The question I get most often about CRM systems for business-to-business sales teams is: "Which CRM is the best one?" My answer is always "It depends". Not what you want to hear, right? But it's true. There are many good customer relationship management (CRM) systems out there. Which one will work for you depends on these 4 things: 1. It was...
Long a staple in the business-to-business sales world, CRM systems are databases created to hold information about people relevant to your organization. Whether you are a business, government agency or nonprofit/NGO, people inside and outside your organization drive your success. CRM is the way you can manage relationships and measure success.
What is CRM? A Definition of Customer Relationship Management and Constituent Relationship Management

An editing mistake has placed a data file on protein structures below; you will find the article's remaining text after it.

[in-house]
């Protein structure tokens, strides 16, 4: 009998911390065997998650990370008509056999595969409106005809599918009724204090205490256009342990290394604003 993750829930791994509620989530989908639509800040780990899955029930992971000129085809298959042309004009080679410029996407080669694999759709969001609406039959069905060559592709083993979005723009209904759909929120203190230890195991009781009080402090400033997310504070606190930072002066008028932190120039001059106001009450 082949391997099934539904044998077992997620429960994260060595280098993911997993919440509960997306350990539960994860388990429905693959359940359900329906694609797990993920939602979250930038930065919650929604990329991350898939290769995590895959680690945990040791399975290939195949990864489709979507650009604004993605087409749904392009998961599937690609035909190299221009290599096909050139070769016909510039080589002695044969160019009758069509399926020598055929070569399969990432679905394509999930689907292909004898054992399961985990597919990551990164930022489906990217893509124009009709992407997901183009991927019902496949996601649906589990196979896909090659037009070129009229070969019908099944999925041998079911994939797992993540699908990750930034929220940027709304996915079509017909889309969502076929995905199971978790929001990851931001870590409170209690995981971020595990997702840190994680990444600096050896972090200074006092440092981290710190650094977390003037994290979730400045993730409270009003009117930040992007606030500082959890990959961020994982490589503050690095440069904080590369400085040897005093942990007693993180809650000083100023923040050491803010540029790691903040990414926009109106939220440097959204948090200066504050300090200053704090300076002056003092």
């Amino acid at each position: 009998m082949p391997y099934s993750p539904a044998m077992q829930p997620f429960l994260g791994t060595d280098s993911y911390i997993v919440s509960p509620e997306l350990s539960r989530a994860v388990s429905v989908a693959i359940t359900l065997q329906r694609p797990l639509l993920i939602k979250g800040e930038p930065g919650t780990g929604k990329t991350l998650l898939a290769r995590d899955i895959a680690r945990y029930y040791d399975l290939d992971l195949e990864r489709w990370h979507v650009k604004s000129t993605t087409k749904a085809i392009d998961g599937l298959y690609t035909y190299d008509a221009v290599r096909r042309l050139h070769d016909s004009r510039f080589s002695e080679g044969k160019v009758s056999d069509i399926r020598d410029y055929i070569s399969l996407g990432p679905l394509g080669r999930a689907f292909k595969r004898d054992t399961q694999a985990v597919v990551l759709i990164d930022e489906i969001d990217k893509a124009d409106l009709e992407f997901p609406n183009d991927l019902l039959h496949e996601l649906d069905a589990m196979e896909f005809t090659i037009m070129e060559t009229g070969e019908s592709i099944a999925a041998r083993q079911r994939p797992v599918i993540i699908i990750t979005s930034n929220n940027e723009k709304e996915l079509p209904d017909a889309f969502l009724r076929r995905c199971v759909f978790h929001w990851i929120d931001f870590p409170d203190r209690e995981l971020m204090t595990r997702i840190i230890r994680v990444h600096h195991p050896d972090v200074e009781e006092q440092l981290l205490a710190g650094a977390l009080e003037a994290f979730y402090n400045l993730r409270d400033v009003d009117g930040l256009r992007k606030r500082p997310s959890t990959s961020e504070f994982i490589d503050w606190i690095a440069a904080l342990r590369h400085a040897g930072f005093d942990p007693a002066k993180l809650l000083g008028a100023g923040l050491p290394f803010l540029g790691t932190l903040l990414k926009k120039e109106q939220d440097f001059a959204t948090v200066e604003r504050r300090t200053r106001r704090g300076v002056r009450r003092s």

In the commercial business world, they are typically referred to as “Customer Relationship Management” systems. In the public sector or nonprofit/NGO realm, you may hear the term “Constituent Relationship Management” used instead to show the focus on service vs. revenue. Typically geared to be a single source of information about the people who are connected to your organization – either directly or indirectly. The people could include:- customers or program participants- staff, volunteers, or Board members- investors, funders or donors- vendors, service providers or partnersCRM systems track activities for these people, including:- Transactions and interactions: donations, products purchased, customer service or customer support interactions- Time spent on: volunteer hours, development or service interaction, sales cycle length- Communications documentation: dates, time and content of emails, phone calls or letters- Participation in: events, marketing campaigns, sales or service processesIn the business world, there is typically a heavy focus on measuring and managing sales deals and effectiveness -- improving the ROI on sales and marketing expenses.For nonprofits, the focus is on donor management, volunteer management, services enablement and program improvement.Typically, a CRM system replaces or connects existing legacy systems. In a commercial environment, this could include integrating or replacing outdated:- Sales Force Automation (SFA) systems- Enterprise Resource Planning (ERP) systems- Customer Service Representative (CSR) databasesIn the nonprofit world, it is typically replacing an entire suite of older, disconnected or “silo’d” systems:- Donor Management System- Volunteer Database/Spreadsheets- Program Management Package- Mailing Lists living in an Email Distribution SystemThe idea behind a CRM is to create a central command system that interconnects the information you need to drive your entire organization.
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